# Question #a2e24

Apr 30, 2016

Use the definition of ${\tan}^{-} 1$ and the double angle formula for cosine.

#### Explanation:

$\theta = {\tan}^{-} 1 x$ if and only if $- \frac{\pi}{2} < \theta < \frac{\pi}{2}$ and $\tan \theta = x$

$\cos \left(2 \theta\right) = 2 {\cos}^{2} \theta - 1$

There are several ways to find ${\cos}^{2} \theta$ for $\tan \theta = x$.
Here are two:

Method 1: Sketch a triangle
You can sketch a right triangle with one angle $\theta$. Label the side opposite $\theta$ as length $x$ and the side adjacent has length $1$, so the hypotenuse has length $\sqrt{1 + {x}^{2}}$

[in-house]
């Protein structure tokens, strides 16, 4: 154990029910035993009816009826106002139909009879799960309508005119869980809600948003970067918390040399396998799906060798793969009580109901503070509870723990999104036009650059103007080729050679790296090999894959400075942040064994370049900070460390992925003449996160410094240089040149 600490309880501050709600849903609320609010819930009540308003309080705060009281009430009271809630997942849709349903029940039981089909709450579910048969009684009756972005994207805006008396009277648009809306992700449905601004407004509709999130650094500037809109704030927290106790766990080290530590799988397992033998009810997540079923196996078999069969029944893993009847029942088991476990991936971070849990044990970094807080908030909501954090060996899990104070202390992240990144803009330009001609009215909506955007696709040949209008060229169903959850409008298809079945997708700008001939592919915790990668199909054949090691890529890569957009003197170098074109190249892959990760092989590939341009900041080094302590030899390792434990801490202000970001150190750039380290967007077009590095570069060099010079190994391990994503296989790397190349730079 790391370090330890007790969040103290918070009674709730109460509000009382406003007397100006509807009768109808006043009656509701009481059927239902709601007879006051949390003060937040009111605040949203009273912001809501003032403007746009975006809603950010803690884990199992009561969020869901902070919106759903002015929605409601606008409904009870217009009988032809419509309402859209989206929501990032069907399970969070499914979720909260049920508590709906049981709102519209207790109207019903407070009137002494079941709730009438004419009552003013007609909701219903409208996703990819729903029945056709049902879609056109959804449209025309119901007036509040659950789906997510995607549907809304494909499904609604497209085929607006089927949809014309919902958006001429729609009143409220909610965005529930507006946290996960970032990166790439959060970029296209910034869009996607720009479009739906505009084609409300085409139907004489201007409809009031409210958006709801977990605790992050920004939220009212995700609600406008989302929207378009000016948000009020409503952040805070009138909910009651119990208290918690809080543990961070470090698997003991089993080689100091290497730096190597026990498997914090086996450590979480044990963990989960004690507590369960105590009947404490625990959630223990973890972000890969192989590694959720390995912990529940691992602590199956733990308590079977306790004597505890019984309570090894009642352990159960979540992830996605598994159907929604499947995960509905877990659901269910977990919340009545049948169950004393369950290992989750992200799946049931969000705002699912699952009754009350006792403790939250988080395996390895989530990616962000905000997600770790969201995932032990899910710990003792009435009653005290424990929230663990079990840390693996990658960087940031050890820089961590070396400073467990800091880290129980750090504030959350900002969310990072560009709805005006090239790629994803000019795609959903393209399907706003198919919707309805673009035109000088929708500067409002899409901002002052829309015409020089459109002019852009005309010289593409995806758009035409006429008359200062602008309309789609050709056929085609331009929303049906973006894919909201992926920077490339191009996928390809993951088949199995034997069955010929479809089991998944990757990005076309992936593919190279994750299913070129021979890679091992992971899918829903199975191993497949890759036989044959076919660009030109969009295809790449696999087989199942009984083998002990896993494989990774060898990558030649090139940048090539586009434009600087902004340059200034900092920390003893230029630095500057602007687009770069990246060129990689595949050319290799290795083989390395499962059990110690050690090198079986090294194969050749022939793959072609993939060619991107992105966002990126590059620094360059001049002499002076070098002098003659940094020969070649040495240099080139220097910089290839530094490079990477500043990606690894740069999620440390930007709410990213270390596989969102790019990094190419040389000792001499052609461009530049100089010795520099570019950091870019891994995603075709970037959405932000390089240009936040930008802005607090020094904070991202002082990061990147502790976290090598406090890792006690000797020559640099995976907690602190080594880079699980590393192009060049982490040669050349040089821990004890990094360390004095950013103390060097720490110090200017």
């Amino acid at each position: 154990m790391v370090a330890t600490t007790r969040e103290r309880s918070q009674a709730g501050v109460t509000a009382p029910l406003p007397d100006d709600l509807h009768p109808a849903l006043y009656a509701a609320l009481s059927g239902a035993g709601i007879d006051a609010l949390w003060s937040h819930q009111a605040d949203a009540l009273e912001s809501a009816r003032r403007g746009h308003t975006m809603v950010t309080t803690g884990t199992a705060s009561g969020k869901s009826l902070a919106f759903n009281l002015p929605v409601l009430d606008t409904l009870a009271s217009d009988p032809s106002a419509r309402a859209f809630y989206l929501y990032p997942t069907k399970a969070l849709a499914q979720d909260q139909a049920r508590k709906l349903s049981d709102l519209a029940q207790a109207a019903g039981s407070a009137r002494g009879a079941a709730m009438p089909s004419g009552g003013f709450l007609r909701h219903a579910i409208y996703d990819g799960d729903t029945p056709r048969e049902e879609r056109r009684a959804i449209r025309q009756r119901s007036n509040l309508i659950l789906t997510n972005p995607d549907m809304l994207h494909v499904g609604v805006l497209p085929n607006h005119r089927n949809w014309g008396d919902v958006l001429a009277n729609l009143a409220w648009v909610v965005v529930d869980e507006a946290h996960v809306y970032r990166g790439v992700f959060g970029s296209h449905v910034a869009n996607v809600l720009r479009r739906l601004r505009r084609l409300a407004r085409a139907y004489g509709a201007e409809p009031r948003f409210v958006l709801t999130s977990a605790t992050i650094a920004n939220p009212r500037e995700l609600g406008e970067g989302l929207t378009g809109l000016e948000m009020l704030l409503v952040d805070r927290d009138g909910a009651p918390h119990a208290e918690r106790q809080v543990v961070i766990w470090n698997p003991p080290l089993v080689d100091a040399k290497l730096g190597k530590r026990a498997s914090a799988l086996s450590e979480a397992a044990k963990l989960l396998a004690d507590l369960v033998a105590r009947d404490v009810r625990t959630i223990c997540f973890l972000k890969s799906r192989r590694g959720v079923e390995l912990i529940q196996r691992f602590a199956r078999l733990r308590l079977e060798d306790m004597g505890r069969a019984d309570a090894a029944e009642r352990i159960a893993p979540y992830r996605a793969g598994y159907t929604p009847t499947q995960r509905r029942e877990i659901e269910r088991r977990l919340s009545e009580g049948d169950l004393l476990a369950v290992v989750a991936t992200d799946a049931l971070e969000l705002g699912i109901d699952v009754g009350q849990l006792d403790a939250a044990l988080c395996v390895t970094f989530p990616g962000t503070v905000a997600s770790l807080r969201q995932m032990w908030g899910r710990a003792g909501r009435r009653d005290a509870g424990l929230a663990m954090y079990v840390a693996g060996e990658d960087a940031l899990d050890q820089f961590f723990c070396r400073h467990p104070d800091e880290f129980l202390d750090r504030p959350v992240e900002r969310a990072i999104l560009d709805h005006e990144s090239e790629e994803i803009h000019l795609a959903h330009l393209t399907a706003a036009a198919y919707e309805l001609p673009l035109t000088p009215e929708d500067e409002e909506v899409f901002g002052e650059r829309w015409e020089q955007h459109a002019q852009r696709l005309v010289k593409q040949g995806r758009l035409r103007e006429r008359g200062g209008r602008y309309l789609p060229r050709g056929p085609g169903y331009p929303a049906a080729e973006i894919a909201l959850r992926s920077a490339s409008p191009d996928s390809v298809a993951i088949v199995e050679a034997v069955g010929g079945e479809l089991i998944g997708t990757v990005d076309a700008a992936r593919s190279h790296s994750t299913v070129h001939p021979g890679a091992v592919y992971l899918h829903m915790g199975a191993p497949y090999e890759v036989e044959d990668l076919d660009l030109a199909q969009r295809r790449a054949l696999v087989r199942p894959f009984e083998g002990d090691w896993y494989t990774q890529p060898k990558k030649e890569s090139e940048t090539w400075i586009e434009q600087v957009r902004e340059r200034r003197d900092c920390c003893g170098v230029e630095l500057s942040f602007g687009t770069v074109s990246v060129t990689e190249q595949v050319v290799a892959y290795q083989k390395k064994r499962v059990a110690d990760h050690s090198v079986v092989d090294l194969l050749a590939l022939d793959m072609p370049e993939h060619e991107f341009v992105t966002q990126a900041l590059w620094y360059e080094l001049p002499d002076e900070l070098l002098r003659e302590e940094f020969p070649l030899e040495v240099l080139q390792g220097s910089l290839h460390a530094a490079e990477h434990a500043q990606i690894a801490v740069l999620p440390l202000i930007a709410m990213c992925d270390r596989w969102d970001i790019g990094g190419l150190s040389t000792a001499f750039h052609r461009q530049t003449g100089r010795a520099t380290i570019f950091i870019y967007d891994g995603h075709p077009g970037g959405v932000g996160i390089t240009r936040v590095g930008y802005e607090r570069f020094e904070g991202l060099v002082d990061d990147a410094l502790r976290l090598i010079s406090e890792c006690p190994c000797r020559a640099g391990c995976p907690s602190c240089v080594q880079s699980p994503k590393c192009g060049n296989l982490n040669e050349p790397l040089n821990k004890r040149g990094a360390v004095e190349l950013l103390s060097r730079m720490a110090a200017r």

We can see that $\cos \theta = \frac{1}{\sqrt{1 + {x}^{2}}}$

Method 2: Use a trigonometric identity

Recall that ${\tan}^{2} \theta + 1 = {\sec}^{2} \theta = \frac{1}{\cos} ^ 2 \theta$.

So ${x}^{2} + 1 = \frac{1}{\cos} ^ 2 \theta$.

Using either method we continue

${\cos}^{2} \theta = \frac{1}{1 + {x}^{2}}$, so

$\cos \left(2 \theta\right) = \frac{2}{1 + {x}^{2}} - 1$

$= \frac{1 - {x}^{2}}{1 + {x}^{2}}$.

And we have

$\cos \left(2 {\tan}^{-} 1 x\right) = \frac{1 - {x}^{2}}{1 + {x}^{2}}$